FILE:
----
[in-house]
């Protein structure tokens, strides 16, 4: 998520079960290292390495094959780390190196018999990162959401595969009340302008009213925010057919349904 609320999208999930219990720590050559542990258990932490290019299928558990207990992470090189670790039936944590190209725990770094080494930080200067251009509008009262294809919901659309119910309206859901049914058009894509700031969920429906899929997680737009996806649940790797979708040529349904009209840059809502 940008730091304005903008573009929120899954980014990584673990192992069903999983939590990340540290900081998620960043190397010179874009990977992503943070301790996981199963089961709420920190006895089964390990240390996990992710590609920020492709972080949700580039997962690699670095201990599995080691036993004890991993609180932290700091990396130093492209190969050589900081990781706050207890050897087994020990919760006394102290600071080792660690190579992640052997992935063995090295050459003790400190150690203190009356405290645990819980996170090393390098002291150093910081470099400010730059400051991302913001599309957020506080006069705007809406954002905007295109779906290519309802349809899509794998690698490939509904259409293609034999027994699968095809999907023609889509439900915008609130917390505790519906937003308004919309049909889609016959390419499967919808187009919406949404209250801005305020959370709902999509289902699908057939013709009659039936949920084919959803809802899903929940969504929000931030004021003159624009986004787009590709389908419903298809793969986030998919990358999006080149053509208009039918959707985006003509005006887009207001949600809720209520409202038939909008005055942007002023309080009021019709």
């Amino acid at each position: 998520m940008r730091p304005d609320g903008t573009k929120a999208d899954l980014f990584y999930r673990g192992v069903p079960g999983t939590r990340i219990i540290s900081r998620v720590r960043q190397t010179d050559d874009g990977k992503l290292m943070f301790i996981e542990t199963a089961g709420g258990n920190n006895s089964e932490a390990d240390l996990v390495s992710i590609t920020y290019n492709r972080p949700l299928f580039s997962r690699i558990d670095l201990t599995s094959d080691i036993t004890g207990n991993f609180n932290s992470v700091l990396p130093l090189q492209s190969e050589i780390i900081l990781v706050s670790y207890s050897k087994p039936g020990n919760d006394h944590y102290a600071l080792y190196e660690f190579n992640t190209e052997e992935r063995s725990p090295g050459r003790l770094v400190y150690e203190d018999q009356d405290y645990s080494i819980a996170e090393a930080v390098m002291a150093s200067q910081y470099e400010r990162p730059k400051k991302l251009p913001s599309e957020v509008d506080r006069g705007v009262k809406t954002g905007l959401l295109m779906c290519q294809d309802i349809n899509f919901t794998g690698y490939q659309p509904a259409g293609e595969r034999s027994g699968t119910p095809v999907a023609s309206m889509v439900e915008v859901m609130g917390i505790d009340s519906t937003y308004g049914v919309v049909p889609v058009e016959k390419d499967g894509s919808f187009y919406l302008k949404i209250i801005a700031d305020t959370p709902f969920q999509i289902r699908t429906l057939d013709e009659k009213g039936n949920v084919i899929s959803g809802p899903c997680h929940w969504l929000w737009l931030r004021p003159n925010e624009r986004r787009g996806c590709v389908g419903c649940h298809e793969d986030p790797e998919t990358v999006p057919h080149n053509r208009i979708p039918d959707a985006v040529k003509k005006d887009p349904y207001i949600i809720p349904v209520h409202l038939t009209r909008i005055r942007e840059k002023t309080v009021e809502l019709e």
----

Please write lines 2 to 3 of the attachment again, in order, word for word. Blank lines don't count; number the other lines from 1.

């Protein structure tokens, strides 16, 4: 998520079960290292390495094959780390190196018999990162959401595969009340302008009213925010057919349904 609320999208999930219990720590050559542990258990932490290019299928558990207990992470090189670790039936944590190209725990770094080494930080200067251009509008009262294809919901659309119910309206859901049914058009894509700031969920429906899929997680737009996806649940790797979708040529349904009209840059809502 940008730091304005903008573009929120899954980014990584673990192992069903999983939590990340540290900081998620960043190397010179874009990977992503943070301790996981199963089961709420920190006895089964390990240390996990992710590609920020492709972080949700580039997962690699670095201990599995080691036993004890991993609180932290700091990396130093492209190969050589900081990781706050207890050897087994020990919760006394102290600071080792660690190579992640052997992935063995090295050459003790400190150690203190009356405290645990819980996170090393390098002291150093910081470099400010730059400051991302913001599309957020506080006069705007809406954002905007295109779906290519309802349809899509794998690698490939509904259409293609034999027994699968095809999907023609889509439900915008609130917390505790519906937003308004919309049909889609016959390419499967919808187009919406949404209250801005305020959370709902999509289902699908057939013709009659039936949920084919959803809802899903929940969504929000931030004021003159624009986004787009590709389908419903298809793969986030998919990358999006080149053509208009039918959707985006003509005006887009207001949600809720209520409202038939909008005055942007002023309080009021019709």
């Amino acid at each position: 998520m940008r730091p304005d609320g903008t573009k929120a999208d899954l980014f990584y999930r673990g192992v069903p079960g999983t939590r990340i219990i540290s900081r998620v720590r960043q190397t010179d050559d874009g990977k992503l290292m943070f301790i996981e542990t199963a089961g709420g258990n920190n006895s089964e932490a390990d240390l996990v390495s992710i590609t920020y290019n492709r972080p949700l299928f580039s997962r690699i558990d670095l201990t599995s094959d080691i036993t004890g207990n991993f609180n932290s992470v700091l990396p130093l090189q492209s190969e050589i780390i900081l990781v706050s670790y207890s050897k087994p039936g020990n919760d006394h944590y102290a600071l080792y190196e660690f190579n992640t190209e052997e992935r063995s725990p090295g050459r003790l770094v400190y150690e203190d018999q009356d405290y645990s080494i819980a996170e090393a930080v390098m002291a150093s200067q910081y470099e400010r990162p730059k400051k991302l251009p913001s599309e957020v509008d506080r006069g705007v009262k809406t954002g905007l959401l295109m779906c290519q294809d309802i349809n899509f919901t794998g690698y490939q659309p509904a259409g293609e595969r034999s027994g699968t119910p095809v999907a023609s309206m889509v439900e915008v859901m609130g917390i505790d009340s519906t937003y308004g049914v919309v049909p889609v058009e016959k390419d499967g894509s919808f187009y919406l302008k949404i209250i801005a700031d305020t959370p709902f969920q999509i289902r699908t429906l057939d013709e009659k009213g039936n949920v084919i899929s959803g809802p899903c997680h929940w969504l929000w737009l931030r004021p003159n925010e624009r986004r787009g996806c590709v389908g419903c649940h298809e793969d986030p790797e998919t990358v999006p057919h080149n053509r208009i979708p039918d959707a985006v040529k003509k005006d887009p349904y207001i949600i809720p349904v209520h409202l038939t009209r909008i005055r942007e840059k002023t309080v009021e809502l019709e």